Commercial Printing Paper

Commercial printing paper types is one of the most common questions I receive over the many years that I’ve been involved in printing.  This is understandable for many reasons. The question Pressmancomes from a wide range of people. Most often from people who are NOT involved in printing on a day to day basis, or it may be from a seasoned designer reaching out for new ideas or possibly concerned about quality issues. Whoever asks, it’s important for anyone purchasing commercial printing to know the basics of choosing paper stock. 

Commercial printing paper is a core part of the printing process.

For those concerned with environmental concerns, this should be the first requirement in choosing paper. I’d recommend that you indicate this as your first priority to your print representative. For many years now, the printing and paper industries have been committed to sustainability and have instituted many “eco-friendly green“ efforts in order to  make a difference when it comes to meeting eco-friendly targets and initiatives. If you would like to know more about what you can do, see tips for incorporating green into your marketing projects.

Paper is paper… Oh, if it were only that simple!

Paper, or stock as it’s known in the printing industry, takes a myriad of forms. Below I’ll provide you with a short overview of some of the basic differences in order to clear up any confusion you may have about how to choose the right type of paper for your next printing job.

Coated Paper: Coated paper has a coating of clay or latex on it, which gives it a smooth finish. Coated paper generally produces sharper, brighter images, and has better reflectivity than uncoated paper (reflectivity is the property of reflecting light as measured independently of the thickness of paper). Coated paper is available in three finishes: gloss, satin, or matte, and is usually chosen for projects requiring a superior printing surface.

Here are some types of coated papers:

  • Machine-finished coated papers, which are often used in paperbacks.PaperLoading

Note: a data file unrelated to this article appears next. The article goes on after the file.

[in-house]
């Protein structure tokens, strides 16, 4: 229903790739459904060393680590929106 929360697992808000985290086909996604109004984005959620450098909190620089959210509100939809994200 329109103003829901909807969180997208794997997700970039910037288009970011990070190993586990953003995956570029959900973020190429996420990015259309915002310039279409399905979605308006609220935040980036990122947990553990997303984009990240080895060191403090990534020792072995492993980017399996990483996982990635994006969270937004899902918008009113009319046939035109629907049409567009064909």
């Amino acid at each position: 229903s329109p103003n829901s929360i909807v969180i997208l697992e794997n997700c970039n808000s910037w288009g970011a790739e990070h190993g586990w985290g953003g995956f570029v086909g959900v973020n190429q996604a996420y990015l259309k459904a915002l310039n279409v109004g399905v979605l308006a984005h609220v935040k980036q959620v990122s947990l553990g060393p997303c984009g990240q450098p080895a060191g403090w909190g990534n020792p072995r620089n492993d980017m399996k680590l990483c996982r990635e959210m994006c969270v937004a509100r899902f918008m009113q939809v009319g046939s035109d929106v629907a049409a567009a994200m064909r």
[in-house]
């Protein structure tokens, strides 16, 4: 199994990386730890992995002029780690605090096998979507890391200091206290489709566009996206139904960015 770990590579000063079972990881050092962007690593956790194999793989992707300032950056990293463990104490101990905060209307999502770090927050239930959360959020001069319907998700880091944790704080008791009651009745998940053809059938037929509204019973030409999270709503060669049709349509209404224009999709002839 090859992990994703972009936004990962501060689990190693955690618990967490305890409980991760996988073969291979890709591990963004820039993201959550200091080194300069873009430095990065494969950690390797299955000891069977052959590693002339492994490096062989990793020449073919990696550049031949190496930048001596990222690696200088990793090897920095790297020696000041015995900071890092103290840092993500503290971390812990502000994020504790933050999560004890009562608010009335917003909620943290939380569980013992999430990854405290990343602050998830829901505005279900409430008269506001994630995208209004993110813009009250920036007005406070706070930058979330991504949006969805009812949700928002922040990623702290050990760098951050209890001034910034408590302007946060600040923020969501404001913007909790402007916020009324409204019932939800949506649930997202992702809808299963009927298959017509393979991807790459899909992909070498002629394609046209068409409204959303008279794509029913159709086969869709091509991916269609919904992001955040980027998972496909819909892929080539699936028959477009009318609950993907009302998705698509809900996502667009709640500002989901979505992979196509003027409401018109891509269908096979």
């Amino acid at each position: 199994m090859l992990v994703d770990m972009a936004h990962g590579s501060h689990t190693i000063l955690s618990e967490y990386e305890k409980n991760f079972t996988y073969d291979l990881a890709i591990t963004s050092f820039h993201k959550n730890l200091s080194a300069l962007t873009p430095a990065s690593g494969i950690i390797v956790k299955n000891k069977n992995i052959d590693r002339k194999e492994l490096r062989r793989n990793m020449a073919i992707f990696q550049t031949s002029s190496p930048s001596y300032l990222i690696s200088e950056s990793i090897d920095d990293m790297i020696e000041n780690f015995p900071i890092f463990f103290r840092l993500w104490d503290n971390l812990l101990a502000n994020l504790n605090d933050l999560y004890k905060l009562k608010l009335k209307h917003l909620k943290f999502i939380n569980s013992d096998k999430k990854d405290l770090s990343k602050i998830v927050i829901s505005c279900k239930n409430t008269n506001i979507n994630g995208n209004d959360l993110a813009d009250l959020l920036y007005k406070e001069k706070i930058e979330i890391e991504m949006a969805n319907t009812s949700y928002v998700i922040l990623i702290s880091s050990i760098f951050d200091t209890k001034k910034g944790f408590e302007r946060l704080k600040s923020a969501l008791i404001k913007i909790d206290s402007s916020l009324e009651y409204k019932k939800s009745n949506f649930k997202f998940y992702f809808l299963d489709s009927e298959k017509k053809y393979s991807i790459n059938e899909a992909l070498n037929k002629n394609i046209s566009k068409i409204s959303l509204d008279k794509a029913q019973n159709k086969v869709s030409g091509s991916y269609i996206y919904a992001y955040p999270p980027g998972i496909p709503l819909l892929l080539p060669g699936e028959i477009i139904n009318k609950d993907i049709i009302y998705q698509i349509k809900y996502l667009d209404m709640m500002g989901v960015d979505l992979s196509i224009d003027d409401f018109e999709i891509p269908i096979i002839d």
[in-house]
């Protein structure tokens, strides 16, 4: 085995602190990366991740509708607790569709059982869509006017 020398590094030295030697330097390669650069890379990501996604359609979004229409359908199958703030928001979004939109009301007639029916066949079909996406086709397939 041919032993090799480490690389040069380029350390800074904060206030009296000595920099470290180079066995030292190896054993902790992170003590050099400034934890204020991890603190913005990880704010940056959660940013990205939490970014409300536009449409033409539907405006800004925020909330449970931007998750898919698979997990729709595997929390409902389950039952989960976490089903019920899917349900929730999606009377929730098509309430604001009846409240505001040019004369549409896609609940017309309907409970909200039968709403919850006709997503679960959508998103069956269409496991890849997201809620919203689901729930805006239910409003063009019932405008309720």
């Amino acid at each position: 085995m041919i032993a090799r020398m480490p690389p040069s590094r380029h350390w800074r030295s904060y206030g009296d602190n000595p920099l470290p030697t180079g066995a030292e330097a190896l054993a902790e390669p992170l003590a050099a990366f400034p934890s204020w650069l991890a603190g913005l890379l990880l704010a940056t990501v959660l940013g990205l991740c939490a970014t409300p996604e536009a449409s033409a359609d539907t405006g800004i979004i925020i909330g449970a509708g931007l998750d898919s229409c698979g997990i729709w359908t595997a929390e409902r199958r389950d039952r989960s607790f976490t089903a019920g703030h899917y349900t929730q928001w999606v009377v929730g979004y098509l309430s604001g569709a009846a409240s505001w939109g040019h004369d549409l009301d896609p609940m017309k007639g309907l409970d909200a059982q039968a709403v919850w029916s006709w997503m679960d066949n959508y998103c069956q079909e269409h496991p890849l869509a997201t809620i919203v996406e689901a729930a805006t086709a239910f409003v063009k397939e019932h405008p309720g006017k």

• Coated fine papers or wood-free coated papers, which are mainly used for offset printing.
  • Standard coated fine papers, which are used for printing advertising materials, annual reports and high-quality catalogs.
  • Low coat weight papers, which are used when printing a range of materials.
  • Art papers, some of the highest quality printing papers, which are used for illustrated books, calendars and upscale brochures.

Uncoated paper:

Uncoated paper doesn’t have a coating, and is typically not as smooth as coated paper. It’s also more absorbent than coated paper, and if it’s thin, the ink is more likely to bleed through than it would with thicker or coated papers. Uncoated papers come in a range of finishes.  The most common are laid, wove and bond.

Here’s a brief description of each:

  • Laid paper is a premium quality paper with a textured pattern of side-by-side lines, similar to handmade paper, and is commonly used when printing business stationery.
  • Wove paper is a premium quality paper with a uniform surface, and isn’t ribbed or textured like laid paper. It also is used mostly when printing business stationery.
  • Bond paper is a term commonly used to describe economical uncoated wove papers. You’re likely to be using bond paper in your photocopier and fax machine.

Knowing the difference between coated and uncoated stock is just the beginning. Make sure on your next purchase you discuss paper stock with your printer. It could make the difference between loving or not loving your finished materials.  If you liked this article, and know someone who would benefit from reading it, please feel free to forward it to them.

Have a great day…

Audrey Ferrante
Ferrante & Associates, Inc.

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